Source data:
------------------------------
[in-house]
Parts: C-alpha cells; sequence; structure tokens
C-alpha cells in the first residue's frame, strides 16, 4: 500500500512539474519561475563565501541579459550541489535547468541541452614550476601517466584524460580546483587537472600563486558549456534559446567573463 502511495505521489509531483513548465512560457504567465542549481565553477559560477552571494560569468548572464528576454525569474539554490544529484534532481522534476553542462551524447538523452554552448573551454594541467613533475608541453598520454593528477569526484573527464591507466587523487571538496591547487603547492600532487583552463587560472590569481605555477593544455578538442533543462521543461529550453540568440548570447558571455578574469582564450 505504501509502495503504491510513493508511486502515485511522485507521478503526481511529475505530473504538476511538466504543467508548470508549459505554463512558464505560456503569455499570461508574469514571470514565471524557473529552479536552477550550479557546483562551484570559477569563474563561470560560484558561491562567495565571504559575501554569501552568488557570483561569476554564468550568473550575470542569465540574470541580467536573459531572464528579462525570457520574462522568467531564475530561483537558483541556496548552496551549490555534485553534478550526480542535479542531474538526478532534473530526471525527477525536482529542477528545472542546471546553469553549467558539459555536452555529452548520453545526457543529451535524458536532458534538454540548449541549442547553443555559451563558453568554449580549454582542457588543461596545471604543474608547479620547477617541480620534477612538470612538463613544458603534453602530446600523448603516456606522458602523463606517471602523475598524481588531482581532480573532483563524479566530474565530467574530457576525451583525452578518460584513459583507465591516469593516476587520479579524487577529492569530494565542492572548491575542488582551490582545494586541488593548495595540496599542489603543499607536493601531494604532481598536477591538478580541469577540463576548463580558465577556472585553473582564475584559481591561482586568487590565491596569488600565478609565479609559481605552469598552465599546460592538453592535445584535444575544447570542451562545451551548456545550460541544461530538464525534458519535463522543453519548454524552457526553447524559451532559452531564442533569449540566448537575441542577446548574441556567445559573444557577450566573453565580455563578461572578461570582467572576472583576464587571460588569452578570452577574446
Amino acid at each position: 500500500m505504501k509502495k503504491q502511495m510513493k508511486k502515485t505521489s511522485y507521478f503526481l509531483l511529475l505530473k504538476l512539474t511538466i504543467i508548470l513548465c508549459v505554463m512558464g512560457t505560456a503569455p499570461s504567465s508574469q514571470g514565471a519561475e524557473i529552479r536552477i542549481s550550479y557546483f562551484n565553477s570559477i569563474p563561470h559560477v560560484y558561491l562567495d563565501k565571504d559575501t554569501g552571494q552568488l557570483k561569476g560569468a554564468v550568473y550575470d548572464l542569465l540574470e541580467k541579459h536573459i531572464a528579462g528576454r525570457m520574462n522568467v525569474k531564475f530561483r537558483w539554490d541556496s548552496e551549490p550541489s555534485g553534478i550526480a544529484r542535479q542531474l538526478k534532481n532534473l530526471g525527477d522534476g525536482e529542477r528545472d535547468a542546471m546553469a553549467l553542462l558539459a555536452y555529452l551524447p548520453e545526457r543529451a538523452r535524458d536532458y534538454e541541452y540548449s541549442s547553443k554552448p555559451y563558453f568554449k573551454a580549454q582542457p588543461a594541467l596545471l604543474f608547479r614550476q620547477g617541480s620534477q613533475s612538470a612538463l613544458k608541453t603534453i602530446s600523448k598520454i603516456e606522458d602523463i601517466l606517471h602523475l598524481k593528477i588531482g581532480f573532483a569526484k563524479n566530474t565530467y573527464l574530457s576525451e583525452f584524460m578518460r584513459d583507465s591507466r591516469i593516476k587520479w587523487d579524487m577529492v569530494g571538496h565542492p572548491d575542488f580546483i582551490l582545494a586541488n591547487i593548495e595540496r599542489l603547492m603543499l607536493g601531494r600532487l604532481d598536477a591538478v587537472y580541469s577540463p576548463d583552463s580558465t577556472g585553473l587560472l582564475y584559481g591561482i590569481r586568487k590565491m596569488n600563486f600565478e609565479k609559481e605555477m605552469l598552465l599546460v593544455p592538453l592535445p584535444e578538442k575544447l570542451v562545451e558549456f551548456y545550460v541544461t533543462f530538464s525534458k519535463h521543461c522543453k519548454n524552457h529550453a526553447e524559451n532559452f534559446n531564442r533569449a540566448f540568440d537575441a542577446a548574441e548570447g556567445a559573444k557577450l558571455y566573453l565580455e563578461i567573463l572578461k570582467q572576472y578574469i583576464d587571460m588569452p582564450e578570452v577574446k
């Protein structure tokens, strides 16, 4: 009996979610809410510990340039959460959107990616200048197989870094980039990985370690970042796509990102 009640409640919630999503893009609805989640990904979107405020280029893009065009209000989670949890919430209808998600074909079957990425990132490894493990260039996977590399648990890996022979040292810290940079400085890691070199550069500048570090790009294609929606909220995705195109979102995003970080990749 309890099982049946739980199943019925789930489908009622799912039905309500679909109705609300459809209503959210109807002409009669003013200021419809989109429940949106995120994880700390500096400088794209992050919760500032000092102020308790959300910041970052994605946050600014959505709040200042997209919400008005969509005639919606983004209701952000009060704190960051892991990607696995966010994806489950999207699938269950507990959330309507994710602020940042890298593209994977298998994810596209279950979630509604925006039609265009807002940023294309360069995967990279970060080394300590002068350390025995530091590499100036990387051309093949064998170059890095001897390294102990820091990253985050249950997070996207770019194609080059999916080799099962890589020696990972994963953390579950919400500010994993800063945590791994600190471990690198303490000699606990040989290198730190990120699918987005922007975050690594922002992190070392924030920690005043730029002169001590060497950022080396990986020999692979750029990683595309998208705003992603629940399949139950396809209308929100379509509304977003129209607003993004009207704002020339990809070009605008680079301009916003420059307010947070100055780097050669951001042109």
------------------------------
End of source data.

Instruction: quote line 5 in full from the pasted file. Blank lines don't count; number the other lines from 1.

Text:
């Protein structure tokens, strides 16, 4: 009996979610809410510990340039959460959107990616200048197989870094980039990985370690970042796509990102 009640409640919630999503893009609805989640990904979107405020280029893009065009209000989670949890919430209808998600074909079957990425990132490894493990260039996977590399648990890996022979040292810290940079400085890691070199550069500048570090790009294609929606909220995705195109979102995003970080990749 309890099982049946739980199943019925789930489908009622799912039905309500679909109705609300459809209503959210109807002409009669003013200021419809989109429940949106995120994880700390500096400088794209992050919760500032000092102020308790959300910041970052994605946050600014959505709040200042997209919400008005969509005639919606983004209701952000009060704190960051892991990607696995966010994806489950999207699938269950507990959330309507994710602020940042890298593209994977298998994810596209279950979630509604925006039609265009807002940023294309360069995967990279970060080394300590002068350390025995530091590499100036990387051309093949064998170059890095001897390294102990820091990253985050249950997070996207770019194609080059999916080799099962890589020696990972994963953390579950919400500010994993800063945590791994600190471990690198303490000699606990040989290198730190990120699918987005922007975050690594922002992190070392924030920690005043730029002169001590060497950022080396990986020999692979750029990683595309998208705003992603629940399949139950396809209308929100379509509304977003129209607003993004009207704002020339990809070009605008680079301009916003420059307010947070100055780097050669951001042109």